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America Moving Past Divisions to Create a Perfect Union

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Brie Hankins

Period 1

America Moving Past Divisions to create a Perfect Union

“Like many improbable ideas, when it actually works, it’s a wonder.” Like Quindlen, Lincoln and the painting of George Washington, the success of the country, depends on unity. No matter what race, religion or gender, America moving past separations is what keeps the nation at a more perfect state.

First, in Anna Quindlen’s essay she quotes “the United States was built in nobody’s image.” Meaning, “It was the land of the unexpected, of unbounded hope, of ideals, of quest for an unknown perfection.” David J. Boorstin says. Quindlen implies that “Faced with this diversity there is little point in trying to isolate anything remotely resembling a national character, but there are two strains of behavior that, however tenuously, abet the concept of unity.” Saying there is so much difference in the nation that you can’t classify the United States as just one thing because of how much diversity the country has. “Terrorism has led to devastation and unity.” Quindlen said this meaning that though America goes through hard times, as a nation, in devastation and destruction, we can come together. “Children learn in social studies, class, and in the news of the lynching of blacks, the denial of rights to women, the murders of gay men.” This implies that even as a child you learn the discrimination that the United States has. Quindlen writes “Perhaps they understand it at this moment, when enormous tragedy, as it so often does, demands a time of reflection on enormous blessings.” Stating that tragedy may happen frequently, it seems to be such a bad thing at the moment, but in times the nation comes together and it turns out to be a larger blessing. “One of the things that it stands for is this vexing notion that a great nation can consist entirely of refugees from other nations, that people of different, even warring religions and cultures can live, if not side by side then on either side of the country’s Chester Avenues.” Stating that the idea of what the United States is that even a great nation can consist of different cultures and races can all live by one another.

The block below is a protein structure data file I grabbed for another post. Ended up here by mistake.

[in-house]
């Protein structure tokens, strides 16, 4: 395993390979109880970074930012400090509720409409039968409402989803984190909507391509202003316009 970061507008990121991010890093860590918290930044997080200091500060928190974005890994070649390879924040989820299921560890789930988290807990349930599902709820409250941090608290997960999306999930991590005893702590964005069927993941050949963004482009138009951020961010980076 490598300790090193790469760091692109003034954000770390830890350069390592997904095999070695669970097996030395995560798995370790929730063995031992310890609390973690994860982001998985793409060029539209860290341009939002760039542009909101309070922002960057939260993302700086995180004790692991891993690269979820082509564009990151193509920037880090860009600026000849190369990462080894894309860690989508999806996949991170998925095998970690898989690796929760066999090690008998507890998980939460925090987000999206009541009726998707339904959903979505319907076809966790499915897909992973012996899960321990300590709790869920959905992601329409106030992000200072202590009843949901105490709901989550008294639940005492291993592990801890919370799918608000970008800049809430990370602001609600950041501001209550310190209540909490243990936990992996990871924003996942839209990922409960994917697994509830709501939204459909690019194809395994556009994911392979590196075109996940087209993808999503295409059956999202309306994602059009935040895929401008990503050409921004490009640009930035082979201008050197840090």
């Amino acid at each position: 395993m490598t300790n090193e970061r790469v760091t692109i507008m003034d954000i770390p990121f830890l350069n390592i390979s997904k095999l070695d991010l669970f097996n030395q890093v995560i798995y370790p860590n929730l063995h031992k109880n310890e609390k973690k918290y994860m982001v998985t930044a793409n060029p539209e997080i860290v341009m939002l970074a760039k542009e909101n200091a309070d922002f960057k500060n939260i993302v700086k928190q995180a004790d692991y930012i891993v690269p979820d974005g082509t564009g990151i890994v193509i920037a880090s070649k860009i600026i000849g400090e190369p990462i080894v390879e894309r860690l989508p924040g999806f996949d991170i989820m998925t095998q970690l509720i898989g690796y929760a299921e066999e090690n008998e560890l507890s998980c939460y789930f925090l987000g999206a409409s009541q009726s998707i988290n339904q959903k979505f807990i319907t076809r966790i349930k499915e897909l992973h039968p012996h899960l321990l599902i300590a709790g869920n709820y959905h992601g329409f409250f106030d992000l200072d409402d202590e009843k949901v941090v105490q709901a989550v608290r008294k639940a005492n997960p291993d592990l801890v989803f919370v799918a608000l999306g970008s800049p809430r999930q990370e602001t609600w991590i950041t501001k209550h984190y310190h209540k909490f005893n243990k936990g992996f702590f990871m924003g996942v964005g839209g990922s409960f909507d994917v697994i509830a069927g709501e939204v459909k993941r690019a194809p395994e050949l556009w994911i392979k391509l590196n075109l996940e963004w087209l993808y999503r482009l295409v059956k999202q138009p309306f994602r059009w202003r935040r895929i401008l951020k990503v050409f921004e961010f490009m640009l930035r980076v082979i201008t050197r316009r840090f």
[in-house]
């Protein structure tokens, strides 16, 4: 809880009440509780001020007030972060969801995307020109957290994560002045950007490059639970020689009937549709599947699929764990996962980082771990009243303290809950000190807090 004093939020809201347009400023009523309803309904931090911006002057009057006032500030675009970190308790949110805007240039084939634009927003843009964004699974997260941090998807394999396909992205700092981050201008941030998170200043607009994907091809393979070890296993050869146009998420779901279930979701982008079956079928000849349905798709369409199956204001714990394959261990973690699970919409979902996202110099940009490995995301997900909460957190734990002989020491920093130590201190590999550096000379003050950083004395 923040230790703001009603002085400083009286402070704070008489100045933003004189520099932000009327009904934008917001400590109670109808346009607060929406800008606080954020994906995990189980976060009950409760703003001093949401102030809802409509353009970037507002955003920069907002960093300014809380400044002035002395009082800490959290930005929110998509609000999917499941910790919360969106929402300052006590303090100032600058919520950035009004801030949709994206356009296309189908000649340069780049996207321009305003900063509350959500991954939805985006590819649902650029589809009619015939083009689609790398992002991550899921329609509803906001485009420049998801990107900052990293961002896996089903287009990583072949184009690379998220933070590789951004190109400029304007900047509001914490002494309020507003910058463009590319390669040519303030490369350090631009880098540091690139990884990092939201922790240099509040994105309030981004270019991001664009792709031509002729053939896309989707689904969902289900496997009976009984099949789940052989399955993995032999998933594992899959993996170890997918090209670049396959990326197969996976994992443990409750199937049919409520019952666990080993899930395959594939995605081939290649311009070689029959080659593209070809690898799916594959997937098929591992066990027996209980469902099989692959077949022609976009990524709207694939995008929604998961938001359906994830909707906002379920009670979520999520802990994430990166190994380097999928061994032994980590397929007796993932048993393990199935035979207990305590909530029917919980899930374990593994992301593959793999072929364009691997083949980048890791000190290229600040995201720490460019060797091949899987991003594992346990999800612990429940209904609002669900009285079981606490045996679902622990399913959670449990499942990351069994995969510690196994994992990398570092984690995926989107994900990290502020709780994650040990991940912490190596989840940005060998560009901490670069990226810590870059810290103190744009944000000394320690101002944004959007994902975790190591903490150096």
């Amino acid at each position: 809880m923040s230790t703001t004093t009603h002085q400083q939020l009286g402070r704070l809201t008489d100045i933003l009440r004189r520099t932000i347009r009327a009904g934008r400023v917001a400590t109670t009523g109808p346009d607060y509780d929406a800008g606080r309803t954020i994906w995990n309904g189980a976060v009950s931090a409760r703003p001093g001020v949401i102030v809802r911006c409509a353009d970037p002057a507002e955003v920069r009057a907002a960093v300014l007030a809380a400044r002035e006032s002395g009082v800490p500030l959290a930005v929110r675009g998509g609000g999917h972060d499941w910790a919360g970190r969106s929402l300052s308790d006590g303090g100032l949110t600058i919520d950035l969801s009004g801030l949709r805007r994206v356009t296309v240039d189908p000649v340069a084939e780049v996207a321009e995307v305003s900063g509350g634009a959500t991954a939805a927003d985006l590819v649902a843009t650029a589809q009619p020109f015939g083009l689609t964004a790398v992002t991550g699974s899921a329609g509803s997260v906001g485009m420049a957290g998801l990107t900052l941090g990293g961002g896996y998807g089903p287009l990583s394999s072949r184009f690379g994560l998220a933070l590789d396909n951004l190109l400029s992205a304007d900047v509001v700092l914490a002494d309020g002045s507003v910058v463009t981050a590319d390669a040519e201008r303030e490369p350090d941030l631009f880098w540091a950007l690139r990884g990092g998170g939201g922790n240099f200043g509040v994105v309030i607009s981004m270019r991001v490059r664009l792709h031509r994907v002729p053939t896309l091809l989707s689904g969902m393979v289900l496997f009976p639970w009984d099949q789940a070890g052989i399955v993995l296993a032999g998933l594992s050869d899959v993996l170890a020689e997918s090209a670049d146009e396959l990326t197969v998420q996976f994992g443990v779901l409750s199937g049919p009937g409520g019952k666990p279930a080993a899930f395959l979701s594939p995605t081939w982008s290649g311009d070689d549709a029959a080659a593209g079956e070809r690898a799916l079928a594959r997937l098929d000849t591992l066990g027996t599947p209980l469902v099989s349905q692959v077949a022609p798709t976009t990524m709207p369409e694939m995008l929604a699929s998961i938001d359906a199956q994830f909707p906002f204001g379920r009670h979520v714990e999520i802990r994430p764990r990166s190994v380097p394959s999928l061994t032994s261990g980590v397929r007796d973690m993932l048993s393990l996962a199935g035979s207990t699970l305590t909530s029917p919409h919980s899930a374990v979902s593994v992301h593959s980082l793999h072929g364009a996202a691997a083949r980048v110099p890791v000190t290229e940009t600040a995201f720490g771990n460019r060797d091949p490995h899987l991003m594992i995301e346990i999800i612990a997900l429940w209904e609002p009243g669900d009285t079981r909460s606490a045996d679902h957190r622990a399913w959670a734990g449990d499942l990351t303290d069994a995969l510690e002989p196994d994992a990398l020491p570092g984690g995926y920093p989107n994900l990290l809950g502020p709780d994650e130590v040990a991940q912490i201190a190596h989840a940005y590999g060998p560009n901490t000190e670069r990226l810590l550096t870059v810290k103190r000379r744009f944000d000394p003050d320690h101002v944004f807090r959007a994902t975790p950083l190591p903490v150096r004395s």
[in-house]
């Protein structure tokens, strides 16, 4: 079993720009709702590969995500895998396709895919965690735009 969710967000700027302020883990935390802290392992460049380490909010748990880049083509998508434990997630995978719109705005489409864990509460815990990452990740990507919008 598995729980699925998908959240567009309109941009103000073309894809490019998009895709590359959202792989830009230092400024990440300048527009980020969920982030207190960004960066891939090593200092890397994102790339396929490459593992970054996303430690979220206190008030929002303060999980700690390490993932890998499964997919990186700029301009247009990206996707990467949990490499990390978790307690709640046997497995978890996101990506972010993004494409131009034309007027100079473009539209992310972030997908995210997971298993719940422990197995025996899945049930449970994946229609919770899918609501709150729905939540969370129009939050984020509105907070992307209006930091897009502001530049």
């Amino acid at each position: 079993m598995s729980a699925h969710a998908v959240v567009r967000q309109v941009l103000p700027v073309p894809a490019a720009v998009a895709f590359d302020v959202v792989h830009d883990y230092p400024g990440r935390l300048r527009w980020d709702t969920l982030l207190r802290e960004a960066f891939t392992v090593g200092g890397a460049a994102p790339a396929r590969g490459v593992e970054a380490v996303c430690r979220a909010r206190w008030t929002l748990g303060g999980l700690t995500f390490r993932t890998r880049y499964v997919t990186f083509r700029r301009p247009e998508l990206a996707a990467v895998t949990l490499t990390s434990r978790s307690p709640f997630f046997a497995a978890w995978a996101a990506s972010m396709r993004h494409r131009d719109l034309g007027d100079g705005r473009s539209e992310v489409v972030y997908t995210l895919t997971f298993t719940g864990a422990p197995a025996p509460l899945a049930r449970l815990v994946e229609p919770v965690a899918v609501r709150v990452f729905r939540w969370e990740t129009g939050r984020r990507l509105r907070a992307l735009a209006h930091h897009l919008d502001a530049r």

Likewise, in Abraham Lincoln’s second Inaugural speech, he says “all dread it, all sought to avert it.” referring to everyone wanting to avoid the civil war. Later on he implied that “both parties deprecated war; but one of them would make war rather than let the nation survive; and the other would accept war rather than let it perish.” Saying that it was the south that was making war while the north was accepting it, even though both south and north did not want it. Abraham wrote “Neither party expected for the war, the magnitude, or the duration which it has already attained.” Meaning that neither the north nor south expected the war, none the less how big the enormity would be of this war.  Abraham’s speech was surprisingly brief but profound reflection on the meaning of the civil war that speculated on the purposes of god to help reunite the union.



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